Muscle Sprains and Strains (cont.)

Can sprains and strains be prevented?

There are many things people can do to help lower their risk of sprains and strains:

  • Maintain a healthy, well-balanced diet to keep muscles strong.
  • Maintain a healthy weight.
  • Practice safety measures to help prevent falls (for example, keep stairways, walkways, yards, and driveways free of clutter, and salt or sand icy patches in the winter).
  • Wear shoes that fit properly.
  • Replace athletic shoes as soon as the tread wears out or the heel wears down on one side.
  • Do stretching exercises daily.
  • Be in proper physical condition to play a sport.
  • Warm up and stretch before participating in any sports or exercise.
  • Wear protective equipment when playing.
  • Avoid exercising or playing sports when tired or in pain.
  • Run on even surfaces.

Where can I find more information about sprains and strains?

  • National Institute of Arthritis and Musculoskeletal and Skin Diseases Information Clearinghouse
    NIAMS/National Institutes of Health
    1 AMS Circle
    Bethesda, MD 20892-3675
    Phone: 301/495-4484
    TTY: 301/565-2966
    Fax: 301/718-6366

The clearinghouse provides information on arthritis and musculoskeletal and skin diseases. Additional information and updates can also be found on the NIAMS Web site.
  • American Academy of Orthopaedic Surgeons
    P.O. Box 2058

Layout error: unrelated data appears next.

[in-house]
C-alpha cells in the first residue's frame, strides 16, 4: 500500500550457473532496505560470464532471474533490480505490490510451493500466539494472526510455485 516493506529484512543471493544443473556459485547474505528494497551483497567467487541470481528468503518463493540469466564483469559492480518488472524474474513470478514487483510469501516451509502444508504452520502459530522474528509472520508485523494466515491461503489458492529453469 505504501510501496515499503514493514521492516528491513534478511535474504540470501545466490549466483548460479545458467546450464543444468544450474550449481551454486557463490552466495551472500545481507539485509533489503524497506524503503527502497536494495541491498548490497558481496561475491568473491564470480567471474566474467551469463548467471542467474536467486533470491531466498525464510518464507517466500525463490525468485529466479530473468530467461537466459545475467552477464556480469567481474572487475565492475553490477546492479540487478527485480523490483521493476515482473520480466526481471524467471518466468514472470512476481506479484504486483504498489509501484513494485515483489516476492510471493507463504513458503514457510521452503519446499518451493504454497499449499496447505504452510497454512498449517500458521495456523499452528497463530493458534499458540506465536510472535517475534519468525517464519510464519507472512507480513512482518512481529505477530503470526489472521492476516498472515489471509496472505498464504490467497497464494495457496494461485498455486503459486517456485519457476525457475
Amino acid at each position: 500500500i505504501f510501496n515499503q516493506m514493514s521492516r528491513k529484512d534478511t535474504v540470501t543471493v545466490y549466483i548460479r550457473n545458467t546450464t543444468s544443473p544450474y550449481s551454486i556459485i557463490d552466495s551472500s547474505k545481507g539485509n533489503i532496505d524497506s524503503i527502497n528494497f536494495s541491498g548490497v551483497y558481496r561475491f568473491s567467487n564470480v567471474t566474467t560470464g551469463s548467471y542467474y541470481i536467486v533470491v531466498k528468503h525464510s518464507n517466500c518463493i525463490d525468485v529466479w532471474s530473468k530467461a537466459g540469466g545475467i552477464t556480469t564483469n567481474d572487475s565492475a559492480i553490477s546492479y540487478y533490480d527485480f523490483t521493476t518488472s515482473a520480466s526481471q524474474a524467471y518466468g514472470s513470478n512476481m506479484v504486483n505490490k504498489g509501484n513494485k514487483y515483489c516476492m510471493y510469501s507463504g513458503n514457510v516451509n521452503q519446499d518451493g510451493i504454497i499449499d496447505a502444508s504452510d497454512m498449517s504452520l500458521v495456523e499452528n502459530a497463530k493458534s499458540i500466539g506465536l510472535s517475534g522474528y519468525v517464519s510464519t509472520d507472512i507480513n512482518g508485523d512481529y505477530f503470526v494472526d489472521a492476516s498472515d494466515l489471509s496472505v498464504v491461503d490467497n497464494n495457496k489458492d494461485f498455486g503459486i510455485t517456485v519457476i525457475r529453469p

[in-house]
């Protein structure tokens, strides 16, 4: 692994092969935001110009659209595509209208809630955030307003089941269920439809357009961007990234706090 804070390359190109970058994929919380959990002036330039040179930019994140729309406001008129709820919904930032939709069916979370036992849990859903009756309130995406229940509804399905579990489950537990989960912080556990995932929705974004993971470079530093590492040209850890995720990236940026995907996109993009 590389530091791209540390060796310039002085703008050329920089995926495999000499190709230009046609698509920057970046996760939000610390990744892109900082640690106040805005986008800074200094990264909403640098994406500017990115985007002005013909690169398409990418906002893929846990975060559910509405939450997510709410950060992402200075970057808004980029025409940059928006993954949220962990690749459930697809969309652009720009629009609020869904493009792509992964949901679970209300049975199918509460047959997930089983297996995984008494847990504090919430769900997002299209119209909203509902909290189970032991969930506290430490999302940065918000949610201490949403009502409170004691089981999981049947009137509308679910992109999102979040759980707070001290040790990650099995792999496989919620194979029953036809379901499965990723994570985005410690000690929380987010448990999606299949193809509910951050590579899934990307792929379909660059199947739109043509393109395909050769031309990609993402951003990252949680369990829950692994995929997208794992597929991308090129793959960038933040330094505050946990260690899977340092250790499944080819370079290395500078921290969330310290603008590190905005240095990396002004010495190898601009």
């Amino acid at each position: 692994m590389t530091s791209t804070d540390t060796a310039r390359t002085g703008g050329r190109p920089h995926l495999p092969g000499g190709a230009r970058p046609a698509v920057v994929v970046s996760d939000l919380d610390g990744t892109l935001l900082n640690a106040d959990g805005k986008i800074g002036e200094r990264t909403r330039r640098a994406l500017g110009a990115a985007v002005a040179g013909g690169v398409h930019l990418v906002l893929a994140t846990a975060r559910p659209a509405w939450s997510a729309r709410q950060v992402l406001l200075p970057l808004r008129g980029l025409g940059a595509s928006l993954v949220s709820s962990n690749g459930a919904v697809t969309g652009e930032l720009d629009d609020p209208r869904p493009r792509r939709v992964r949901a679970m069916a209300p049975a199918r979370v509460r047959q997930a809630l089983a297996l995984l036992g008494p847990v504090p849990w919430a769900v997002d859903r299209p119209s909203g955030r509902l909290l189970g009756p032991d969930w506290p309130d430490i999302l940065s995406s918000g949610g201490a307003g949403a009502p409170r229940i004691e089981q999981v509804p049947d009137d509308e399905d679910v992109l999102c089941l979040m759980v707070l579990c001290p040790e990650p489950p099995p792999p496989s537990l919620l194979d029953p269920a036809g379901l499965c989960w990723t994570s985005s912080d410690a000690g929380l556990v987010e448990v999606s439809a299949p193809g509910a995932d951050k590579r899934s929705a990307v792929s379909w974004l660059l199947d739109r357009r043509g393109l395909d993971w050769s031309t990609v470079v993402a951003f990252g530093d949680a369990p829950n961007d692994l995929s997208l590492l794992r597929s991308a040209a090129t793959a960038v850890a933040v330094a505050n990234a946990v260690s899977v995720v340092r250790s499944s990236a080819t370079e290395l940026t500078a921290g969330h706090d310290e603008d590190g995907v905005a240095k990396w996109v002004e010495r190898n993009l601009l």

Des Plaines, IL 60017
    Phone: 800-824-BONE (2663) (free of charge)
    www.aaos.org

The academy provides education and practice management services for orthopaedic surgeons and allied health professionals. It also serves as an advocate for improved patient care and informs the public about the science of orthopaedics. The orthopaedist's scope of practice includes disorders of the body's bones, joints, ligaments, muscles, and tendons. For a single copy of an AAOS brochure, send a self-addressed stamped envelope to the address above or visit the AAOS Web site.

Sprains and strains key words

  • Acute
  • Chronic
  • Femur
  • Fibula
  • Inflammation
  • Joint
  • Ligament
  • Muscle
  • Range of motion
  • Tendon
  • Tibia

SOURCE: Portions of the above information was provided with the kind permission of the National Institutes of Health (http://www.nih.gov)


Last Editorial Review: 3/2/2010 9:55:04 AM